Clinical Conversations: Attendee Questions From the Cancer Survivorship Symposium

Get Permission

The inaugural Cancer Survivorship Symposium, held in January 2016, drew more than 800 attendees across the cancer-care spectrum—far exceeding the goal of 500 attendees. As a way to continue the discussion from the meeting, several faculty members responded to questions from General Sessions 5 and 6: Multidisciplinary Approaches to the Cancer Survivor With Complex Medical Needs—Parts I and II, including the following individuals:

  • Co-Chair Tara O. Henderson, MD, MPH, of the University of Chicago
  • Presenter Christopher J. Recklitis,
    PhD, MPH
    , of the Dana-Farber Cancer Institute
  • Keynote Speaker Smita Bhatia, MD, MPH

In the following article, these individuals address some of the unanswered questions from attendees that did not get asked during the time set aside for discussion.

Q: What options are there to detect treatment-induced subclinical cardiac damage? If detected early, what management options are there?

Dr. Henderson: The standard tools recommended for detection of subclinical cardiac damage are echocardiography or a multigated acquisition (MUGA) scan. Researchers are currently studying the utility of cardiac magnetic resonance imaging.

In terms of management of subclinical disease, patients can be referred to cardiologists who specialize in caring for cancer survivors. Some drug options, such as angiotensin-converting enzyme inhibitors, are available to provide cardiac support to the patient. However, no data from clinical trials definitively support a specific therapeutic agent to reduce cardiac morbidity and mortality. This may change in the future, because ongoing clinical trials are addressing prevention. For example, Saro Armenian, DO, MPH, of City of Hope, was recently awarded a research grant from the National Institutes of Health to conduct a clinical trial evaluating a drug intervention to prevent anthracycline-induced cardiac damage.

Aside from these strategies, we must encourage patients to maintain their ideal body weights; exercise on a regular basis; ensure that diabetes is being managed appropriately in affected individuals; and reduce any other cardiovascular risk factors they may have, given the increased cardiac risk posed by certain cancer therapies.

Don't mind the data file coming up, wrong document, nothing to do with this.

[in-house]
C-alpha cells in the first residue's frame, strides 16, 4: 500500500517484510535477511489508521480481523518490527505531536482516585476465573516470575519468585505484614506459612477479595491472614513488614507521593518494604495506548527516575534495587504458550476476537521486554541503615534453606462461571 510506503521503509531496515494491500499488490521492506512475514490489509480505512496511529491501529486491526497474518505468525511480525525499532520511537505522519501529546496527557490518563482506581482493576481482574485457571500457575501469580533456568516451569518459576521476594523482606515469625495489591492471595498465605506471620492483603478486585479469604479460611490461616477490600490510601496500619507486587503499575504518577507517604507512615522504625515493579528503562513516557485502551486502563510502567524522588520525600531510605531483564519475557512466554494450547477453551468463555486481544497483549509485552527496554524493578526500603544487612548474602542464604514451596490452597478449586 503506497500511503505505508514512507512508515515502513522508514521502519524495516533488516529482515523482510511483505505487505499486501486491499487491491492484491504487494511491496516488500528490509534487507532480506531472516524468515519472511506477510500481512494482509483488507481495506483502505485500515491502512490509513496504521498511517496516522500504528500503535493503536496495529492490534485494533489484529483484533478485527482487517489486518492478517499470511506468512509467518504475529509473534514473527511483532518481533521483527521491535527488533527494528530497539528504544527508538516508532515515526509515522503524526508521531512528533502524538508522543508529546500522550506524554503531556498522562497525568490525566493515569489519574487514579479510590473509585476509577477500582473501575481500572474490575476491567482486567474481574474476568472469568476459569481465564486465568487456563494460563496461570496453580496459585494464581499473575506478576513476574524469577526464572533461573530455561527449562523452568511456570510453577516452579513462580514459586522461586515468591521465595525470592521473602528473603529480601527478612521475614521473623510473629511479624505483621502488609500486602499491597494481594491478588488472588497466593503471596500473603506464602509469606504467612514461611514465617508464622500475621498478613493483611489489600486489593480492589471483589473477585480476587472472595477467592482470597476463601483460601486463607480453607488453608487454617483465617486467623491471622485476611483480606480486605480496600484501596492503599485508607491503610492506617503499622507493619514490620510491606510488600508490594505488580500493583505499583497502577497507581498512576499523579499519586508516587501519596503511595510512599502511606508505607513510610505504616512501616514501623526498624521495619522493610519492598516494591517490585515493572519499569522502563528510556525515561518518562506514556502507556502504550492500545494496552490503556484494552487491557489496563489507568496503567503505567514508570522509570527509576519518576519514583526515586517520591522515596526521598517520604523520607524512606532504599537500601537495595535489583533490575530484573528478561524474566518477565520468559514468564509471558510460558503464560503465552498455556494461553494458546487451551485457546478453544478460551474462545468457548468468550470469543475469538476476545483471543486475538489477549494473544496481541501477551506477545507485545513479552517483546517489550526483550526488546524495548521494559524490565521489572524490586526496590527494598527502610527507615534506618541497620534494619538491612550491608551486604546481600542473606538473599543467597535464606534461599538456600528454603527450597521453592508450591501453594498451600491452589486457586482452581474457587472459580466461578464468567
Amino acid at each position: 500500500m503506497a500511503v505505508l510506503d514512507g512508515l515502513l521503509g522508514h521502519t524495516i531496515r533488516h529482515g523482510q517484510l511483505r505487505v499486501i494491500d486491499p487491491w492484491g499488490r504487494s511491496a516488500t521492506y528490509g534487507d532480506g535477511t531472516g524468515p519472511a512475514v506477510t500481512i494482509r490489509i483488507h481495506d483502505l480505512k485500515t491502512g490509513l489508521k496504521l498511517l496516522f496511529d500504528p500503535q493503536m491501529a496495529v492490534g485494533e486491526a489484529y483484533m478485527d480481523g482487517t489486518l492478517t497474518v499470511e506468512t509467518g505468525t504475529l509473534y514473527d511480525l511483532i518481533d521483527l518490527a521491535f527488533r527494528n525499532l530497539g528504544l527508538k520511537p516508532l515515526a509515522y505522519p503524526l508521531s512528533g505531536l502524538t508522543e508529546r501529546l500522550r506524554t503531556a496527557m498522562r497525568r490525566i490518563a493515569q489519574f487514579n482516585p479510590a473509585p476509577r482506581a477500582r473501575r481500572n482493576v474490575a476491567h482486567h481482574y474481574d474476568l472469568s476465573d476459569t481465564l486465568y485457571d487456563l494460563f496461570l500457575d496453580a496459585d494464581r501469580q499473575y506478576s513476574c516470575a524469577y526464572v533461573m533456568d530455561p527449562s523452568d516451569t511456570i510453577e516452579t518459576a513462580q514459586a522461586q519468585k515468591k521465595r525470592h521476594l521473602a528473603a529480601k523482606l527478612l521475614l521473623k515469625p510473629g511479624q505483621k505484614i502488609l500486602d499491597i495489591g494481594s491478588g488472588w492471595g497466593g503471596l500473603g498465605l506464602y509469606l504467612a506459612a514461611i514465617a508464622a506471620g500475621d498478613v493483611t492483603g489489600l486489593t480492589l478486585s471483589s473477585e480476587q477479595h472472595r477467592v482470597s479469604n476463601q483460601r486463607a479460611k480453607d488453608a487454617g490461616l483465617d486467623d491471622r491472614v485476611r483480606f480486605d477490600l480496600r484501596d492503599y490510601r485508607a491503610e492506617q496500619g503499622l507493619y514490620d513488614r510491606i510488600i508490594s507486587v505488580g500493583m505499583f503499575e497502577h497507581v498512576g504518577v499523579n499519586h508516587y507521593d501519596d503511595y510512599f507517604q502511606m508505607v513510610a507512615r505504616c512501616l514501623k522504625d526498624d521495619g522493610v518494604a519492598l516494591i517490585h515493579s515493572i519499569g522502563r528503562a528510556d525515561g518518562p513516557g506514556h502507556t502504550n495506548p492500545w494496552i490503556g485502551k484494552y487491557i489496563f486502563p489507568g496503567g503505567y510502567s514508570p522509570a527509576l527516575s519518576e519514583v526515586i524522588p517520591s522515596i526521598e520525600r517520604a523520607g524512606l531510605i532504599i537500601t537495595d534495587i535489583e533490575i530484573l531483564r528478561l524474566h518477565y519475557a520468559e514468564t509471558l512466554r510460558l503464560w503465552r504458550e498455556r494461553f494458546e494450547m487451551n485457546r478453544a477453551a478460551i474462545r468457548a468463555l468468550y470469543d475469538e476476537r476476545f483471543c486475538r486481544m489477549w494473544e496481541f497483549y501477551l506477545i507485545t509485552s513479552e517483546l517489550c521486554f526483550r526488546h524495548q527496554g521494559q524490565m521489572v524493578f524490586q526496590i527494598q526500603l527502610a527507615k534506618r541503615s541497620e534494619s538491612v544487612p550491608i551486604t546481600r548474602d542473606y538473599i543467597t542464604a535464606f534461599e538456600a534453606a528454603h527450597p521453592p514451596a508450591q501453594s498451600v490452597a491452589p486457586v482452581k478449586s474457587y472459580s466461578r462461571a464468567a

Q: Given its declining cost, do you foresee genetic testing becoming standard practice for patients scheduled to receive anthracyclines to determine if they are at risk for cardiomyopathy?

Dr. Bhatia: That is indeed our goal—that is, to identify individuals at diagnosis such that treatments can be personalized and we can reduce potential harm to patients while maximizing their chances of cure. Several single nucleotide polymorphisms (SNPs) have been linked to chemotherapy-induced cardiac complications. We plan to use these SNPs to develop a risk-prediction model, which would allow patients to be classified as at high or low risk for cardiac complications. This information will be used to decide the maximum dose of chemotherapy, the intensity of cardiac screening, and the pharmacologic interventions.

Q: As a medical oncologist, I encourage patients who struggle with postchemotherapy concentration issues while reading or who struggle with insomnia to limit their screen time with e-readers and other backlit devices and to use books and other paper items (ie, magazine articles that are shorter) to help alleviate these issues. Do you have any commentary or recommendations regarding this practice?

Dr. Recklitis: There is growing evidence that light from tablets and e-readers can interfere with sleep, so it is reasonable to suggest to anyone with insomnia that they limit these activities, especially in the evening before going to bed. That said, the degree to which these devices affect sleep and the amount of exposure necessary to affect sleep are not well understood. These devices are not the only ways for people to develop habits that interfere with sleep. An animated telephone call, worry about the next day, watching television, or even reading in the bedroom may all negatively affect sleep for those with insomnia, so it is very important that recommendations about e-readers are only one component of education about sleep hygiene. Moreover, for individuals who have notable chronic insomnia, it is likely that many factors are contributing to their condition; therefore, changing their exposure to e-readers alone may not be enough to dramatically improve their sleep. ■

Originally printed in ASCO Connection. © American Society of Clinical Oncology. “Clinical Conversations: Attendee Questions From the Cancer Survivorship Symposium” March 2, 2016. All rights reserved.